advised to be proactive by establishing conscientious internal
monitoring and auditing work plans, taking into account these                                                       Emilee Hughes
available resources.                                                                                            Practice Groups Manager
                                                                                                                    (202) 833-0776
1 2007 Annual Report of the Boards of Trustees of the Federal Hospital Insur-                        
  ance and Federal Supplementary Medical Insurance Trust Funds, p. 5.
2 The Centers for Medicare and Medicaid Services (CMS) is the agency respon-                                      Magdalena Wencel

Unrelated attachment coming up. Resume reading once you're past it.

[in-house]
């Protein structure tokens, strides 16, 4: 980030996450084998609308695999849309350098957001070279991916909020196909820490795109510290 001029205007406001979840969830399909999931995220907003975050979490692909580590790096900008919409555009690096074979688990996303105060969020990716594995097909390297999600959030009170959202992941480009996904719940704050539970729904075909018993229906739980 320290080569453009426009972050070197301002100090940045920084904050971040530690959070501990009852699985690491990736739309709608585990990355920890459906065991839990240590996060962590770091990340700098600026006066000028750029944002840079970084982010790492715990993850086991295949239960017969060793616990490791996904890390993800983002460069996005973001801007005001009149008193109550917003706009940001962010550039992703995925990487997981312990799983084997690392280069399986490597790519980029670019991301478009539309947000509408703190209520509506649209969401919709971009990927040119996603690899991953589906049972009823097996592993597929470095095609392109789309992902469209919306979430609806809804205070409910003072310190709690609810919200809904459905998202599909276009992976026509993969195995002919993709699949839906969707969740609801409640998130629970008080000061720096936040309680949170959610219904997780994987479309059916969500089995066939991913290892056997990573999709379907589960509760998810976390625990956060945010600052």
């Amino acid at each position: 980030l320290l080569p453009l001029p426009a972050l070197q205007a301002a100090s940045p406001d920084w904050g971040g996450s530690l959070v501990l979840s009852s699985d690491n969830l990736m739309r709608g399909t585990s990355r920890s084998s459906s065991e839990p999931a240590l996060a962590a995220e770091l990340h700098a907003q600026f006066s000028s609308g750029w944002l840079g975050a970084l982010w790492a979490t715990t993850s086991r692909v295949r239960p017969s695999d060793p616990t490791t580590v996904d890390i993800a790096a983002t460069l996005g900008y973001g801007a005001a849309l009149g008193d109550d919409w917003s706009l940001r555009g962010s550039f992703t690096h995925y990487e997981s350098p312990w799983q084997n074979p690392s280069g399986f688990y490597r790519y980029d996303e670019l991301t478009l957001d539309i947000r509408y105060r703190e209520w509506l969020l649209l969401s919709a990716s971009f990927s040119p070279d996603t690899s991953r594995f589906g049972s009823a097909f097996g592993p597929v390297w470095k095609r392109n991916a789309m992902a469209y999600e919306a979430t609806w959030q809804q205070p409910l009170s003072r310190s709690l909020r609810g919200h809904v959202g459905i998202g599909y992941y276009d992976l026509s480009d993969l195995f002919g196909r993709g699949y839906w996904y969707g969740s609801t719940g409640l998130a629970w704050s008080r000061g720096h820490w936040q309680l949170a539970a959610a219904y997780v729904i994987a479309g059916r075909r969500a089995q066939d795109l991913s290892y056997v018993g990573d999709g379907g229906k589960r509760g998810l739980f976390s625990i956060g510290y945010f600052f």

sible for overseeing the Medicare Program, including the Medicare Advantage                                Practice Groups Administrator
  and Medicare Part D Voluntary Prescription Drug Programs.
3 The Government Accountability Office (GAO) is the audit, evaluation, and                                           (202) 833-0769
  investigative arm of Congress, which exists to support Congress in meeting                        
  its constitutional responsibilities and to help improve the performance and
  accountability of the federal government. See statement of GAO’s mission at
                                                                                                                     Kristina Hilton
4 The Office of Inspector General (OIG) of the U.S. Department of Health and                                     Practice Groups Assistant
  Human Services has as its mission to protect the integrity of DHHS programs,                                       (202) 833-0765
  as well as the health and welfare of beneficiaries served by those programs.